Written by Jackie Hall
A registered nurse and midwife with over 30 years experience within the health service, Jackie leads the Health at Hand team as clinical manager
What is hay fever?
Hay fever is an allergic reaction to pollen - the fine powder emitted by plants as part of their reproductive cycle. Pollen contains proteins that can cause the nose, eyes, throat and sinuses (that’s the small air-filled cavities behind your cheekbones and forehead) to become irritated and inflamed.
Who is most affected by hay fever?
Hay fever can affect all ages, although it usually begins in childhood and the teenage years. For 10 to 20% of sufferers, hay fever symptoms completely disappear with age.
As with many conditions, you are more likely to suffer from hay fever if you have a family history of allergies, especially eczema or asthma. In childhood, hay fever is more common in boys than girls, but with age it affects men and women equally.
When does hay fever start in the UK?
The majority of hay fever sufferers see their symptoms worsen at a particular time of year (often in spring and summer) which is known as ‘seasonal allergic rhinitis’. But severe sufferers may struggle year-round – a condition known as perennial rhinitis. When you suffer depends on the type of pollen you are allergic to:
- Tree pollen, released during spring (late March to mid-May)
- Grass pollen and flower pollen strike in late spring and the beginning of summer (mid-May to July)
- Weed pollen is at its most potent in the summer through to early autumn (late June to September)
What are the symptoms of hay fever?
Symptoms of hay fever include:
- A runny nose and nasal congestion
- Watery, itchy, red eyes (allergic conjunctivitis)
- An itchy nose, roof of mouth or throat
- Post-nasal drip (the sensation of mucus running down the back of the throat)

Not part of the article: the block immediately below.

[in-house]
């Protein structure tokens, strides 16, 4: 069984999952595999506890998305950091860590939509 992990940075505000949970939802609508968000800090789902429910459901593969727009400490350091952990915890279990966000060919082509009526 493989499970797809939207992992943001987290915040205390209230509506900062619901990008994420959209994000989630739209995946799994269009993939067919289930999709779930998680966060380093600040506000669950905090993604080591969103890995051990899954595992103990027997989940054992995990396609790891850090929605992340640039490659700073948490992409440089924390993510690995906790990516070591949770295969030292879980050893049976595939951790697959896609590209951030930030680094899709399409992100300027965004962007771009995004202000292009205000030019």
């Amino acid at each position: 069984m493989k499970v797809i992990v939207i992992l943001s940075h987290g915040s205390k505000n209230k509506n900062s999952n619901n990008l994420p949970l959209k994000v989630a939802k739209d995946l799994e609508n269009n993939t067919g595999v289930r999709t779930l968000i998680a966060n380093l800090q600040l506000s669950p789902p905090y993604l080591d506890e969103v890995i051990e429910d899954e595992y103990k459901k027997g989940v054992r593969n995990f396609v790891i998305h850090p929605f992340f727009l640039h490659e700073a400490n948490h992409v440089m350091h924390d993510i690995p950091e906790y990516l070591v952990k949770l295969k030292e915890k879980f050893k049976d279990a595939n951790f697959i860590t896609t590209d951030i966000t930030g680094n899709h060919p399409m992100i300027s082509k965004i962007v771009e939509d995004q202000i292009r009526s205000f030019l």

10 top tips to treat hay fever
While there is unfortunately no cure for hay fever, there are many products and treatments available that can relieve symptoms.
The most effective way to control hay fever is to avoid exposure to pollen. This may be easier said than done, especially when the hot summer weather sets in. So, here are other ways to alleviate hay fever symptoms, without compromising on fun in the sun:
- Keep clean – Take a shower and change your clothes after being outdoors to remove the pollen on your body and hair
- Choose the right sunglasses – Wear wrap-around sunglasses to stop pollen getting into your eyes when you're outdoors
- Check the weather forecast – Many weather forecasts include pollen counts in their bulletins, especially if they are due to be high (over 50 grains per cubic metre of air). If levels are set to soar, assess how much time you need to be outdoors and whether your symptoms will stop you having fun. If you stay indoors, keep your windows and doors shut
- Avoid being around pets that have been outdoors – Pets carry pollen on their fur, so it’s advisable to keep a distance on days with a high pollen count. Take advantage of a hot day by washing them, to keep them cool and reduce the chance of a flare-up
- Protect your nostrils – Apply a small amount of Vaseline (petroleum gel), or similar, to the nasal openings to trap pollen grains
- Dry your clothes indoors – Pollen will collect on your clothes, so avoid drying your washing on the line when the pollen count is high
- Avoid gardening and choose the right plants – Spending time in the garden, close to plants, will exaggerate hay fever symptoms. So, to be able to enjoy your garden over the summer avoid planting wind-pollinated plants such as sunflowers, ragweed and dahlias
- Spend time by the sea – Sea air blows pollen in-land, so what better excuse do you need for a beach break?
- Take antihistamines – This treatment helps to prevent an allergic reaction from occurring, while steroid nasal sprays are commonly used to reduce inflammation and swelling
- Visit your GP – If symptoms persist, visit your GP to discuss further options that may be available. In extreme cases, immunotherapy may be an option – this involves being exposed to small amounts of pollen over three years to build resistance to its allergic effects
In most cases, hay fever can be controlled by making behavioural changes and taking over-the-counter medication from your pharmacist. But it may be worth speaking to your GP if:
- Allergy medications don't provide relief or cause unpleasant side effects
- You have another condition that can worsen hay fever symptoms, such as nasal polyps, asthma or frequent sinus infections
For more information on hay fever, visit the AXA PPP Healthcare allergies hub.